A magnetic resonance imaging (MRI) scan of the elbow is often obtained to confirm the clinical suspicion of a distal biceps tendon rupture. The goal of this study was to evaluate the effectiveness of MRI in diagnosing partial and complete distal biceps tendon ruptures as determined at the time of surgery.
We identified 22 partial and 24 complete distal biceps tendon ruptures operated on by a single surgeon. The preoperative MRIs of these patients were obtained, along with MRIs of the elbow in 10 asymptomatic individuals. Two musculoskeletal radiologists read each MRI without knowledge of the diagnosis or the surgical findings. Their interpretations were compared with the intraoperative findings and the results were statistically analyzed.
The overall sensitivity and specificity of MRI were 92.4% and 100%, respectively, in detecting distal biceps tendon ruptures. The sensitivity and specificity of MRI for complete tears were 100% and 82.8%, respectively. The sensitivity and specificity of MRI for partial tears were 59.1% and 100%, respectively.
Magnetic resonance imaging is an effective tool for diagnosing distal biceps tendon ruptures. Although MRI is extremely sensitive in diagnosing complete tears, it is substantially less sensitive in diagnosing partial tears.
Type of study/level of evidence
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Published online: November 27, 2009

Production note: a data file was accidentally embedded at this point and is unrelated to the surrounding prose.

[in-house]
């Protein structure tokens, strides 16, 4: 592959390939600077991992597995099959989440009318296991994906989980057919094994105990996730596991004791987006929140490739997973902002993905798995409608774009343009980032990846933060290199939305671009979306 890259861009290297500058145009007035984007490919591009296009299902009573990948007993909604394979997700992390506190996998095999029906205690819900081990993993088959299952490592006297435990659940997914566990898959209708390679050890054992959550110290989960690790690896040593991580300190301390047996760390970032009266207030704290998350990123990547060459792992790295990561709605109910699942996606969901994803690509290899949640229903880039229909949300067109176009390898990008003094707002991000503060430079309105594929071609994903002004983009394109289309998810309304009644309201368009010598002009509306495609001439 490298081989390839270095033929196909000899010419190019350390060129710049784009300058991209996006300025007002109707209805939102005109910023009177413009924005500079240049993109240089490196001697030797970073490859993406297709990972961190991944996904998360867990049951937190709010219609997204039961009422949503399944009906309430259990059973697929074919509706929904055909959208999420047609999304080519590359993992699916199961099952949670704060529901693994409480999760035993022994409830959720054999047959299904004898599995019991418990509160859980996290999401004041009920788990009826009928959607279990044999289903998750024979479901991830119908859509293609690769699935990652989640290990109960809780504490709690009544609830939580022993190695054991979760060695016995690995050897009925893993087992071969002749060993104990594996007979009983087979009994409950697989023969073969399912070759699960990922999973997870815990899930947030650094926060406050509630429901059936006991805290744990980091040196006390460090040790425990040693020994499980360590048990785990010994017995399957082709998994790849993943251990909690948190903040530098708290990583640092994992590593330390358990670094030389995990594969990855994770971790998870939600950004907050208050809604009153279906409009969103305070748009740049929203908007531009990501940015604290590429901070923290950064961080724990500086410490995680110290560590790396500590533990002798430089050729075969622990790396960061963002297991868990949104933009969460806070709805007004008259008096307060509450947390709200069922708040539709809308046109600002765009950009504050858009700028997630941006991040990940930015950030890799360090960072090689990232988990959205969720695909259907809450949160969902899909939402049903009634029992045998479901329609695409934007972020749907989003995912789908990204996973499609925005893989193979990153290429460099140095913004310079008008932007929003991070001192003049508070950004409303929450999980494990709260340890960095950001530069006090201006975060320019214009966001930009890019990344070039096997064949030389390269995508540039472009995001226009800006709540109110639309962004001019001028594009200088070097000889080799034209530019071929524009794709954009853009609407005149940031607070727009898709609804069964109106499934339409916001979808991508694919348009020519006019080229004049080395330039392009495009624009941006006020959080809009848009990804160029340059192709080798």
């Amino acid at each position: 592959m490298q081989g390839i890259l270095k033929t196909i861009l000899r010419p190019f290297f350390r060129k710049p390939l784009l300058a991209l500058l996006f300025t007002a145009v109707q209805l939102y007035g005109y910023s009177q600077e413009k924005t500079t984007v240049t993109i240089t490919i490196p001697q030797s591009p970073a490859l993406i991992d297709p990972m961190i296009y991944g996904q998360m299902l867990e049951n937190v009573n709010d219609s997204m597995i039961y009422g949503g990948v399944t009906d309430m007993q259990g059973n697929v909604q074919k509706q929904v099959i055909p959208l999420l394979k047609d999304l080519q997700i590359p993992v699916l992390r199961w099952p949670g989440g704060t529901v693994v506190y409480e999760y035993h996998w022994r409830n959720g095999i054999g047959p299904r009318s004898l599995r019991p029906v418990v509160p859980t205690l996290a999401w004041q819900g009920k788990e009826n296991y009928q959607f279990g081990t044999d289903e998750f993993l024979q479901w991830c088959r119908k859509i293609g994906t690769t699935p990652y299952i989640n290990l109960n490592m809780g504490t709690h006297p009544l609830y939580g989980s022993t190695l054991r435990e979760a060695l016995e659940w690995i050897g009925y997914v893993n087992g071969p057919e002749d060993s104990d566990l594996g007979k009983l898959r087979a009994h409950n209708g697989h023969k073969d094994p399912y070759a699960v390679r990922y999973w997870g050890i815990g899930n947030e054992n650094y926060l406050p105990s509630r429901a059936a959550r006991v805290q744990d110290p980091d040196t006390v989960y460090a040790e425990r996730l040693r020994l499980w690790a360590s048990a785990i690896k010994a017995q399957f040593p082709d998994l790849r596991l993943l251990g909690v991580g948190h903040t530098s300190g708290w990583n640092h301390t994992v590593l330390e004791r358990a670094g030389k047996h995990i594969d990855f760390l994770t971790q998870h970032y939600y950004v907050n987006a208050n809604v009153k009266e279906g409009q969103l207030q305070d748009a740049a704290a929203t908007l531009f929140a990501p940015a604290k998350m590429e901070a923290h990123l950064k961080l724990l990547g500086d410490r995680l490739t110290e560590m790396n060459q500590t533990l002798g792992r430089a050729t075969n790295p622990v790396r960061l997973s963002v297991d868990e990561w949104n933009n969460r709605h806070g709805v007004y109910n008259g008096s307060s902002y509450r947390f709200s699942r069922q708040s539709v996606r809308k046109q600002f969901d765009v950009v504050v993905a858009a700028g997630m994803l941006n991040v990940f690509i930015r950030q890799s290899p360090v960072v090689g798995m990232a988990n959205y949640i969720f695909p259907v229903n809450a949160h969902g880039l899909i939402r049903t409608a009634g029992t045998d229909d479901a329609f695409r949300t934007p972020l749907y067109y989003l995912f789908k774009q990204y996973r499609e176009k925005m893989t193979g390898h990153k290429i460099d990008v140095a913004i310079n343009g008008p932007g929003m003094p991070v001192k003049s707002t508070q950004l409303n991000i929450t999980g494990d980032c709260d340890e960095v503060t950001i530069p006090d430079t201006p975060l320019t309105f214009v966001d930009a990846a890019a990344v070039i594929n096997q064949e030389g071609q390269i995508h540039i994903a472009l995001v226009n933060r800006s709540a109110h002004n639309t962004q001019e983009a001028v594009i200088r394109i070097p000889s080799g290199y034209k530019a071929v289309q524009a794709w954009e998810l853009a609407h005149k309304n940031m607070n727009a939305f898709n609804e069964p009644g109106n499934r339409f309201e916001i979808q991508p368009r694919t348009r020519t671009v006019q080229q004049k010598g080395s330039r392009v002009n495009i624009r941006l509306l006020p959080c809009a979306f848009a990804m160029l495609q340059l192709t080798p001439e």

Accepted: August 26, 2009
Received: November 4, 2008
No benefits in any form have been received or will be received related directly or indirectly to the subject of this article.
© 2010 American Society for Surgery of the Hand. Published by Elsevier Inc. All rights reserved.
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- Effectiveness of Magnetic Resonance Imaging in Detecting Partial and Complete Distal Biceps Tendon RuptureJournal of Hand SurgeryVol. 35Issue 5
- PreviewThe data published by Festa and colleagues provide an important opportunity to better understand enthesopathy of the distal biceps tendon insertion.1 As pointed out by Hobbs and colleagues in a recent evidence-based medicine review,2 the concepts of acute and chronic, partial and complete, and tendinopathy versus partial rupture have been used in imprecise and confusing ways when addressing so-called “tears” of the distal biceps tendon. My understanding of the best available evidence in the context of my experience treating patients is that normal tendons do not rupture, that acute tears (ecchymosis, swelling, and pain) are always complete, and that the so-called “partial tear” is just distal biceps tendinopathy without acute rupture.